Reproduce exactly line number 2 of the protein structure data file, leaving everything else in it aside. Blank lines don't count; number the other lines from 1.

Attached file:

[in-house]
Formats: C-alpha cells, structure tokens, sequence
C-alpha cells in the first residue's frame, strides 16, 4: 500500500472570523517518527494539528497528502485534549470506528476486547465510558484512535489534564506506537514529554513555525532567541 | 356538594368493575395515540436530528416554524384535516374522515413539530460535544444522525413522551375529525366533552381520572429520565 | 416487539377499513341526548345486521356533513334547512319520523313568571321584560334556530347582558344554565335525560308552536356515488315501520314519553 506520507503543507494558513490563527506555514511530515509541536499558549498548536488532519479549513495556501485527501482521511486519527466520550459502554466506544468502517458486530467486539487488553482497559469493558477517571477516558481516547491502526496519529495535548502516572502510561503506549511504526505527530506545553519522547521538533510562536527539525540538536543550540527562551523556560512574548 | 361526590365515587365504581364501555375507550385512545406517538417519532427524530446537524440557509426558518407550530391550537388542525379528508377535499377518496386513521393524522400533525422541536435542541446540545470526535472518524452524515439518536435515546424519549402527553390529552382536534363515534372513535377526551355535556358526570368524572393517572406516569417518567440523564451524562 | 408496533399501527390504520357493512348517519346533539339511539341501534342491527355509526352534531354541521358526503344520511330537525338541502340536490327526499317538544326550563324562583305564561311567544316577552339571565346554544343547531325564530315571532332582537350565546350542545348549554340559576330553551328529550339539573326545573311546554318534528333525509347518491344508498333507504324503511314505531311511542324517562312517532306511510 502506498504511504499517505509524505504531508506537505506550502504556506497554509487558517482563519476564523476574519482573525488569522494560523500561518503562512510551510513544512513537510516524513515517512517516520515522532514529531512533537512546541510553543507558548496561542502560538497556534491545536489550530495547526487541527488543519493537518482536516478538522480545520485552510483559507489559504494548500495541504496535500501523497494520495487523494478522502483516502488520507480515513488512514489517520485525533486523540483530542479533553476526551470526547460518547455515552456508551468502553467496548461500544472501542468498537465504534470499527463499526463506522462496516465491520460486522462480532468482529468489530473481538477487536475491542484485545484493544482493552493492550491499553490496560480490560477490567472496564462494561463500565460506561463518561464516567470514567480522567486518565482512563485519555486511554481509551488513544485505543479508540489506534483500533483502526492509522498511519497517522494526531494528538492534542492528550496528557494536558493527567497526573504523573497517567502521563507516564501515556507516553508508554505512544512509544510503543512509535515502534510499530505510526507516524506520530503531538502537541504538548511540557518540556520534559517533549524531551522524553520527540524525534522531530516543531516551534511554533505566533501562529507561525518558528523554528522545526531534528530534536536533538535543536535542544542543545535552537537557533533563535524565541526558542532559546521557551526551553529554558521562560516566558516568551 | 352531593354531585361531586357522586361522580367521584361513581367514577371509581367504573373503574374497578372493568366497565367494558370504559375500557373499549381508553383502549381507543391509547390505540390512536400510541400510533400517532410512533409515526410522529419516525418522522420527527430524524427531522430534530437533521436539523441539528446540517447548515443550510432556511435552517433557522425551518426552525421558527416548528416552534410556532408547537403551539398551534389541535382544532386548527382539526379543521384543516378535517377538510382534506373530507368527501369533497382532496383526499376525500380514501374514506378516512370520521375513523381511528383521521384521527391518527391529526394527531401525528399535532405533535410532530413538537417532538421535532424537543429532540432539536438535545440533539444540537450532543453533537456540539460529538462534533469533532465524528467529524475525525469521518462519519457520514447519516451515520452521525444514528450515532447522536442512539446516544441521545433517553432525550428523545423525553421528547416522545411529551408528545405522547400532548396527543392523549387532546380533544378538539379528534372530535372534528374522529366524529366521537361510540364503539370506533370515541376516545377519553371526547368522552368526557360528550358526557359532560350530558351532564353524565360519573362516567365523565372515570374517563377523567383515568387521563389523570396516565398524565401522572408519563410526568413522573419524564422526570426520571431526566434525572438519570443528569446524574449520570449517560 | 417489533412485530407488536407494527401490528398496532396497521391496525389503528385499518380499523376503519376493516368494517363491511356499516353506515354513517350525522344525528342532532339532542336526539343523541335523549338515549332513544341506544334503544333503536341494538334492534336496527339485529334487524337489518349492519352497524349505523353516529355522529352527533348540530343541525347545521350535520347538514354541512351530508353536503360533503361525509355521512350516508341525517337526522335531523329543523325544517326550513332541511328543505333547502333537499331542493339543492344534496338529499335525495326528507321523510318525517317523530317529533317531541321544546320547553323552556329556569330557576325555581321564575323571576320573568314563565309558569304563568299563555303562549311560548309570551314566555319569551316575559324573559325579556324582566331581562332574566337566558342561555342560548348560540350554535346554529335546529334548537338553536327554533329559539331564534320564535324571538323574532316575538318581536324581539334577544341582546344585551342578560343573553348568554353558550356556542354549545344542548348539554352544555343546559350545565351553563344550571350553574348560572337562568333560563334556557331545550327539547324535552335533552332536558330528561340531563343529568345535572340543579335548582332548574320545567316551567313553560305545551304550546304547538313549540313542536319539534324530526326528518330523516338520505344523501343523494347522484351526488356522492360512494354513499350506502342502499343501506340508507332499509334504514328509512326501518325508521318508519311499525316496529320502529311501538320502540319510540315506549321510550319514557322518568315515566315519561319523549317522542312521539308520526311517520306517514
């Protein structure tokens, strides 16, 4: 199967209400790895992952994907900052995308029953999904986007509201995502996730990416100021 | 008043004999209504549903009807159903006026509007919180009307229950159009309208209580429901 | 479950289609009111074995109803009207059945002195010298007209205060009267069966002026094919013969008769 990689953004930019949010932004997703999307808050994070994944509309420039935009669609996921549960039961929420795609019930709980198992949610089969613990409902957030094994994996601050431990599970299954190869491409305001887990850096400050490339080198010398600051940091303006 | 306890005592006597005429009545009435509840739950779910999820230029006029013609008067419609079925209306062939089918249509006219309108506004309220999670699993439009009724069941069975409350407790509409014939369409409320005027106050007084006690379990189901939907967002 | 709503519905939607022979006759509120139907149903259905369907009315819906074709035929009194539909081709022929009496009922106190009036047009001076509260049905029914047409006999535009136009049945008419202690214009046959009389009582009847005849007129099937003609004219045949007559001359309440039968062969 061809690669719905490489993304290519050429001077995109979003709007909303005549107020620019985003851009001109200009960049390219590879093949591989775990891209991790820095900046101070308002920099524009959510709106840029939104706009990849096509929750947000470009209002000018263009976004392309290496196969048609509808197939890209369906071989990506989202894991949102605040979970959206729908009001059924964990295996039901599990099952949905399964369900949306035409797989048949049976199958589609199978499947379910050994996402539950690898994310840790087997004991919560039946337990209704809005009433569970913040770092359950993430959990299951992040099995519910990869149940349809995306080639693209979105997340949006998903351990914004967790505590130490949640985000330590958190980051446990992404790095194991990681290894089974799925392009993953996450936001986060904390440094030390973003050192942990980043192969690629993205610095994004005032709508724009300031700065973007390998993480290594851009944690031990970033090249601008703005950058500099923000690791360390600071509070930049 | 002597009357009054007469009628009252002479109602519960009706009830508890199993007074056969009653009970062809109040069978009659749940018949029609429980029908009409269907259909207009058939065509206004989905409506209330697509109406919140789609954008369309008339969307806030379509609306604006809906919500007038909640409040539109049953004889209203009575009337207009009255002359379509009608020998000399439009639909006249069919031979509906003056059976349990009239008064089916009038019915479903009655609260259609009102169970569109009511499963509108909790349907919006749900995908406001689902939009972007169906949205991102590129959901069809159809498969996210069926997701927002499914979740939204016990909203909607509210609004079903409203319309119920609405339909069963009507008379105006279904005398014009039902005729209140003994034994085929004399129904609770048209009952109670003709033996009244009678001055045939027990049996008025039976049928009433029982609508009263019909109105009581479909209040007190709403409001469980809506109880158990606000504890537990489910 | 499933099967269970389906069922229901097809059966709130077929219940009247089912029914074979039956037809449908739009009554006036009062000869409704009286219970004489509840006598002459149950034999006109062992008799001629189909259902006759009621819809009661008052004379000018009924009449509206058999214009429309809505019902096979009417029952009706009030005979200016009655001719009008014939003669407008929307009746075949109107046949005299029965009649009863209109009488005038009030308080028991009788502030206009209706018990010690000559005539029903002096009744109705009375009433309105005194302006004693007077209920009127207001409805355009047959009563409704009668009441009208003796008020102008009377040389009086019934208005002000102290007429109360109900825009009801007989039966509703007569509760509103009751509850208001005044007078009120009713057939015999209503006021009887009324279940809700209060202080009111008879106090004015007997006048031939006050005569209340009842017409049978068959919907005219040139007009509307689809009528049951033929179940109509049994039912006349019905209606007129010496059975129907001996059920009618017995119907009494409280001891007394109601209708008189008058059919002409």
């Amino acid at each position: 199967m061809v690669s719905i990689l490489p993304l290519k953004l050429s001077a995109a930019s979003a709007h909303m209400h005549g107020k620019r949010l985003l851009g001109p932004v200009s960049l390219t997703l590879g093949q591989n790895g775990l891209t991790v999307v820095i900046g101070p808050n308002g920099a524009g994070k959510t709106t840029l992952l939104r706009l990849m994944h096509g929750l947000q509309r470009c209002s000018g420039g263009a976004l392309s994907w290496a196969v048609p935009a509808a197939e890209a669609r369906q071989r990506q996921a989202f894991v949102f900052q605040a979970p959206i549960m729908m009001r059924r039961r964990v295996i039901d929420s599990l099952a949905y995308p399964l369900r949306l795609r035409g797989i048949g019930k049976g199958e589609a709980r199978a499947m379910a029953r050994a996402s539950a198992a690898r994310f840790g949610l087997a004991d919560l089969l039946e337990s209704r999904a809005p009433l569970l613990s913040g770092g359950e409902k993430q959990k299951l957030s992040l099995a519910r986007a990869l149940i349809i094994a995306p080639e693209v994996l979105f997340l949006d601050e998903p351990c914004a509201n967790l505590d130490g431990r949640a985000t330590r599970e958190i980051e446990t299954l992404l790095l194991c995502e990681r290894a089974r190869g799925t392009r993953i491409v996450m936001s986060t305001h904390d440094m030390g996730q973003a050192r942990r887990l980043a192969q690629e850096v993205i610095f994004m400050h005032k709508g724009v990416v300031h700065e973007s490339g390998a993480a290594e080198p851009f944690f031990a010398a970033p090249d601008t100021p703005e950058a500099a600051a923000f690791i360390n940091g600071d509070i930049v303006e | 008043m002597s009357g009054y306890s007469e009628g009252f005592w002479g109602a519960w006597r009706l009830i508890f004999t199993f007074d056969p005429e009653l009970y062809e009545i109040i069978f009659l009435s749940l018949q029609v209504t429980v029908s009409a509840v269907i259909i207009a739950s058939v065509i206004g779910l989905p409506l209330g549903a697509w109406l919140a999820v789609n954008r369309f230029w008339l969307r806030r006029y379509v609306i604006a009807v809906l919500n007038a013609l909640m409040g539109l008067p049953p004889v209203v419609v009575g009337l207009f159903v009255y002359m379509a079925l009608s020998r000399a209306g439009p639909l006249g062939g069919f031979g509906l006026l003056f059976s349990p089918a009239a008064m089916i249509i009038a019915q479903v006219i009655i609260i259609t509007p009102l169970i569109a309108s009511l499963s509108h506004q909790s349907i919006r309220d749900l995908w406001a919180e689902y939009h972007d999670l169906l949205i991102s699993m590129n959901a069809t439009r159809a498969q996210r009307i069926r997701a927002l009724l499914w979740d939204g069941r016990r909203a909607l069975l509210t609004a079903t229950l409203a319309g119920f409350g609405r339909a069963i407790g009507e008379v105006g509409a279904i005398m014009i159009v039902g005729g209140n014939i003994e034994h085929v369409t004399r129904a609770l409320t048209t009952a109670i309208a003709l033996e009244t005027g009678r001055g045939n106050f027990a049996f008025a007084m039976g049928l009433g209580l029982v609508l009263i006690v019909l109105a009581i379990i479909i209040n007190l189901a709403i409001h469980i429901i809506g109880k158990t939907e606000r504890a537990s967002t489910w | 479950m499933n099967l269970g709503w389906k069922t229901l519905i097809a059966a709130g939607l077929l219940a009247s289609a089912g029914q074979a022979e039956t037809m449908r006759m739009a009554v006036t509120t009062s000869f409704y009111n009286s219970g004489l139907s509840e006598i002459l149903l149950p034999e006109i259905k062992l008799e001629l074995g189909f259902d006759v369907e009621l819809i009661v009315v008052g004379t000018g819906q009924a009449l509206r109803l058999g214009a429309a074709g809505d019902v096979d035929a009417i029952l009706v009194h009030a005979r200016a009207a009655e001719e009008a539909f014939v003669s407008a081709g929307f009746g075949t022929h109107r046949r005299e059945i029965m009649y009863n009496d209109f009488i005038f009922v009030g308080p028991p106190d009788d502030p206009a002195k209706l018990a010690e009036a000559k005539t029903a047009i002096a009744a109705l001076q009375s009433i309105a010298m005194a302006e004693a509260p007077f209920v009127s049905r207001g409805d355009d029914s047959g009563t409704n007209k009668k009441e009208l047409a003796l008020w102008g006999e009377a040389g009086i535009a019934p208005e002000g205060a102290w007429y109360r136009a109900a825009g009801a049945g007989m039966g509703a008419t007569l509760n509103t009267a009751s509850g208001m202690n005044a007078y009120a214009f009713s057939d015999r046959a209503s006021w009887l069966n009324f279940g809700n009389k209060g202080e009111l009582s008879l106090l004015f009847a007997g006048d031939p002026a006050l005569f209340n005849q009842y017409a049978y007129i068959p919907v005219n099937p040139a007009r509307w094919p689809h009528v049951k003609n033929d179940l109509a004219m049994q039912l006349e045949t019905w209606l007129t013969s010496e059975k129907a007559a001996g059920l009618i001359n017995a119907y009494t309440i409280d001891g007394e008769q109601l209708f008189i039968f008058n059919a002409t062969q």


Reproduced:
Formats: C-alpha cells, structure tokens, sequence